Guilt and regret are common in grief. Talk to others about them, but don’t allow others to explain your feelings away. If your listeners instantly dismiss your feelings of guilt, telling you that you did nothing wrong, they aren’t bearing witness to what feels true or needs exploring inside of you. As you express yourself, remember—you aren’t perfect. No one is.
At times, you will naturally go back and review if you could have said or done something differently. Allow yourself this review time, but as you do so, be compassionate with yourself. Continue to remind yourself that there are often things in life that cannot be changed.
Your feelings of sadness can leave you feeling isolated and alone. Consequently, you will need to talk them out with accepting and understanding people. Keep talking until you have exhausted your capacity to talk. Doing so will help you reconnect with the world outside of you. Or if you can’t talk it out, write it out! Or paint it out! Or sing it out! And give yourself permission to cry—as often and as much as you need to. Tears can help you cleanse your body, mind, and spirit.
While depression is normal and natural in grief, it’s also important to be aware of the possibility of clinical depression. If your sadness isn’t softening over time, if you can’t function in our daily life, if you feel a pervasive sense of worthlessness and hopelessness, you may have clinical depression on top of your grief. Please see your physician or therapist right away. Medication and/or therapy may give you just the support you need right now to get unstuck so that you can move toward healing.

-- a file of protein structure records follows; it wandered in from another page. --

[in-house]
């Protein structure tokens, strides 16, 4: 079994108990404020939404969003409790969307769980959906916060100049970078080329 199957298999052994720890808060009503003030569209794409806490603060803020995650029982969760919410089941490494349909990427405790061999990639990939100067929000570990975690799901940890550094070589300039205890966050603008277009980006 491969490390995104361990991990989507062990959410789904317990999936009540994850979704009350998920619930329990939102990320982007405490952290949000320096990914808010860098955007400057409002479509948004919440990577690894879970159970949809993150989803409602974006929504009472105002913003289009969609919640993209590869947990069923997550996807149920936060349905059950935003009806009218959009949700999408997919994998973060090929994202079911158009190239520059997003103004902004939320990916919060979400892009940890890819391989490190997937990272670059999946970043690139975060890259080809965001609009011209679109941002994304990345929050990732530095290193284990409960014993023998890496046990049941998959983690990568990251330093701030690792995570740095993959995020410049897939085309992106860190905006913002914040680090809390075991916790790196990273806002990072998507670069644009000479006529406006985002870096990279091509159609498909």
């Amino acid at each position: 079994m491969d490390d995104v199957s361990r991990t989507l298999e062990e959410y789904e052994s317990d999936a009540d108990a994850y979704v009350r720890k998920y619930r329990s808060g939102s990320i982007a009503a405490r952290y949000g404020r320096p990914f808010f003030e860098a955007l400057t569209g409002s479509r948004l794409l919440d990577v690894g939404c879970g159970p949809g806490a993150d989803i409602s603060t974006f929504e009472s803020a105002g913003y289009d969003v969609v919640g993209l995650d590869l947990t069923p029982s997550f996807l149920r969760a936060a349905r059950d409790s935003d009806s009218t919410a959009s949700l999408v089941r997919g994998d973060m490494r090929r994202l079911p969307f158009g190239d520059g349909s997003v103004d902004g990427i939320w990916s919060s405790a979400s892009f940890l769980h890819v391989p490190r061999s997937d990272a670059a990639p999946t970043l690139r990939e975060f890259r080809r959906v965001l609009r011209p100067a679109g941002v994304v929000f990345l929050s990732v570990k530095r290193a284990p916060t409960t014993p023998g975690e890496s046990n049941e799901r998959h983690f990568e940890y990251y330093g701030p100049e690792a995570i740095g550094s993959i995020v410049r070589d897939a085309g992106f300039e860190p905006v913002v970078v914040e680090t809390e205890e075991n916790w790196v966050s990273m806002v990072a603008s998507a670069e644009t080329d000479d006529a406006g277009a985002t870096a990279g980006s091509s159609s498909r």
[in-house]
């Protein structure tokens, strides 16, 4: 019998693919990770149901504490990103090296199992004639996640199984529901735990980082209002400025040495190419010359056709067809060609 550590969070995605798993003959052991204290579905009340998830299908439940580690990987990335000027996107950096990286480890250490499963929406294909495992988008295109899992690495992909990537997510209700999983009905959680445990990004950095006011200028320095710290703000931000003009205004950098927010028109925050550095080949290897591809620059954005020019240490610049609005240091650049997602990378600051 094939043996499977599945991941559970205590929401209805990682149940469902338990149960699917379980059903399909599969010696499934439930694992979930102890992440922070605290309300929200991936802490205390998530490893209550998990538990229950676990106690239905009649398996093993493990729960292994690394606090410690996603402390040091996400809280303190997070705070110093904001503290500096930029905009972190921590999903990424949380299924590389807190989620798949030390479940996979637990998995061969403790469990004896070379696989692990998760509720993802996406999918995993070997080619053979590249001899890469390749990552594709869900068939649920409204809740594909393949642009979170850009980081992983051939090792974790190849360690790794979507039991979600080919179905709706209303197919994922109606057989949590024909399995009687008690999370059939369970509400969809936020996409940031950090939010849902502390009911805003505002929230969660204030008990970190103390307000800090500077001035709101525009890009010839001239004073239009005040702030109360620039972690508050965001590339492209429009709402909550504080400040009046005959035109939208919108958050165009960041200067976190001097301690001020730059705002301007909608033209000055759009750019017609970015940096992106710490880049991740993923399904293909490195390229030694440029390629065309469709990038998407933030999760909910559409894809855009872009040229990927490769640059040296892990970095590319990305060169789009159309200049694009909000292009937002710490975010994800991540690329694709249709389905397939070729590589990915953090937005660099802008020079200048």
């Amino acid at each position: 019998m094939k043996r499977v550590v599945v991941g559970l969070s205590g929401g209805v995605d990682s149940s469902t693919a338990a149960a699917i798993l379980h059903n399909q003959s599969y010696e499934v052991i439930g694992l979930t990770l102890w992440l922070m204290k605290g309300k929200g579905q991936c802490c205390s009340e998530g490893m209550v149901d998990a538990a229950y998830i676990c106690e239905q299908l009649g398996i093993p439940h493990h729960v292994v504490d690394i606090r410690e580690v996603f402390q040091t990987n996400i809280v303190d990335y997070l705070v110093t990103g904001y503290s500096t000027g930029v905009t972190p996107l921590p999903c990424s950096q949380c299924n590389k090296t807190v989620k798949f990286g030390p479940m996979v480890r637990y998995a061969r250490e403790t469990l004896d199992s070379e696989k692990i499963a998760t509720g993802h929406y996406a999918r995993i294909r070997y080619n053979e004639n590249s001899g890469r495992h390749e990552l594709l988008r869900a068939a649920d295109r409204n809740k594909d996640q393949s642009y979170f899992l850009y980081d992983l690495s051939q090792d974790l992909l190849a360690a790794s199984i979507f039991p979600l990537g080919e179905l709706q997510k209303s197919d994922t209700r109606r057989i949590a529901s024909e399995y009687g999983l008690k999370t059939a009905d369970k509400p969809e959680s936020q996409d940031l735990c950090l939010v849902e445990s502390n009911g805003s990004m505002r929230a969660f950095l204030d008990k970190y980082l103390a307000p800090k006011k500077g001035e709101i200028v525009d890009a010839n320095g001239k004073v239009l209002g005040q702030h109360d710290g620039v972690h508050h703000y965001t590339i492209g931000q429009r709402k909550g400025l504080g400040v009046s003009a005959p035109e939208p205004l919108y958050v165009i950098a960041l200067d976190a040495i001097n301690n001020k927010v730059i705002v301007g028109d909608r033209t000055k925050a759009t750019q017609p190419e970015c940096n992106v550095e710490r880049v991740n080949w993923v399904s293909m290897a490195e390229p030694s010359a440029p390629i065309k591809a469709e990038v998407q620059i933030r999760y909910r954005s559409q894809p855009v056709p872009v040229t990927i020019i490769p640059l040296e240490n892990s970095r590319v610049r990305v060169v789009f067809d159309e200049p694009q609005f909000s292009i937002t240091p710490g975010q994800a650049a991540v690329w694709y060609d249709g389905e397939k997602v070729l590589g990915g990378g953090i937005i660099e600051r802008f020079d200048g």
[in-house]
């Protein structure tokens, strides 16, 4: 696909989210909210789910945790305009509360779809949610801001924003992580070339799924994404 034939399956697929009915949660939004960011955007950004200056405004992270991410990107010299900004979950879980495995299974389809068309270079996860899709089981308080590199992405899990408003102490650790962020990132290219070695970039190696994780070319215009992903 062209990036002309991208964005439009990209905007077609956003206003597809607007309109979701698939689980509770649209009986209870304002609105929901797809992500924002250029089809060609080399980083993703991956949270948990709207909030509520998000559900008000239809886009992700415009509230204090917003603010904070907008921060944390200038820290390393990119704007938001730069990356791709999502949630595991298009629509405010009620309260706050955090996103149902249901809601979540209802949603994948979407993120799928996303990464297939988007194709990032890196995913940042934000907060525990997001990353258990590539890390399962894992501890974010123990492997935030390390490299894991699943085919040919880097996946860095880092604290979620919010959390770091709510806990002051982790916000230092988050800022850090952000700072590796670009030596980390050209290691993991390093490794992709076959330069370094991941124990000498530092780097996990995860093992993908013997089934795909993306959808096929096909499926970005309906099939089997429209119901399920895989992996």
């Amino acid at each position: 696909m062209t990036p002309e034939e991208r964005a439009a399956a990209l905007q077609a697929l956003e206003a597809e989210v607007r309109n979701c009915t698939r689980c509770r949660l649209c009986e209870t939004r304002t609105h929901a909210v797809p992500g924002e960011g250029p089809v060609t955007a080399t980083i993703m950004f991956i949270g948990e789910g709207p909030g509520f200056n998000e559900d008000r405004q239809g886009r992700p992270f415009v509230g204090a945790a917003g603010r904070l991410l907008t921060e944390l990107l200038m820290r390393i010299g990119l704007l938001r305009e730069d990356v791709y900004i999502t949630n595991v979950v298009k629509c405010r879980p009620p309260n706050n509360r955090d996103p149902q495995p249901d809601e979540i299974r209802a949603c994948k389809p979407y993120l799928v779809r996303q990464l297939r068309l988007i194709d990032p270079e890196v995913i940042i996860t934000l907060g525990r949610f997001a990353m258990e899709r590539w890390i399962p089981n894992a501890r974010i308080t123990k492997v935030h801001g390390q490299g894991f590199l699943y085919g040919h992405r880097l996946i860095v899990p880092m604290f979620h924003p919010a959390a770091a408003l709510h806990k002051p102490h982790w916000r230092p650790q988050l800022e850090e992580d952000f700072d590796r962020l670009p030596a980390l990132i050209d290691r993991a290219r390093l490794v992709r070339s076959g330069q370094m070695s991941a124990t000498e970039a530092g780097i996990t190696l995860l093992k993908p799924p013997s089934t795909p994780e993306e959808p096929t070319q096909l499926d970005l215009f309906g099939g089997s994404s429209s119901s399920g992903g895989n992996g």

What do you do if you’re experiencing distressing physical symptoms as part of your grief? First, see a doctor for a general physical check-up. Sometimes getting a clean bill of health is enough to ease your mind and body. Other times, getting medical help for symptoms such as insomnia and muscle pains is a good next step. Second, make taking care of your body a priority. It’s telling you it needs attention. Work on your daily health habits. If you need help getting started, see a nutritionist and/or personal trainer who will be understanding of your grief but also help you make a physical care plan. And third, focus on expressing your emotional, cognitive, social, and spiritual symptoms of grief. I find that when people in grief are open and active mourners, their physical symptoms get better. It’s often when they’re bottling up all their thoughts and feelings that their bodies start expressing their grief for them.
Most of all, grief is a spiritual journey of the heart and soul. Whether or not you are a person of faith, you have probably found yourself searching for meaning since the death. It’s natural to ask ourselves meaning-of-life questions after someone we love dies. Why do people die? What is the meaning of our existence? What happens after death? Will I be able to find meaning in my life again?
Spiritual struggles after a death are not simple to reconcile. After all, these are some of the biggest questions there are. It takes many of us a lifetime to arrive at a place of peace in our spiritual journeys. Still, you can start by actively working on spiritual self-care. Every day, take at least a few minutes to care for your spirit. Inspirational reading, listening to or playing music, meditation, prayer, yoga—whatever practice connects you to the divine, make time for it daily. Also consider seeking out a spiritual advisor—someone who can mentor you in your search for meaning. This might be a member of the clergy or someone with formal religious or spiritual training. Or it might be someone who simply seems to connect well with the spiritual realm.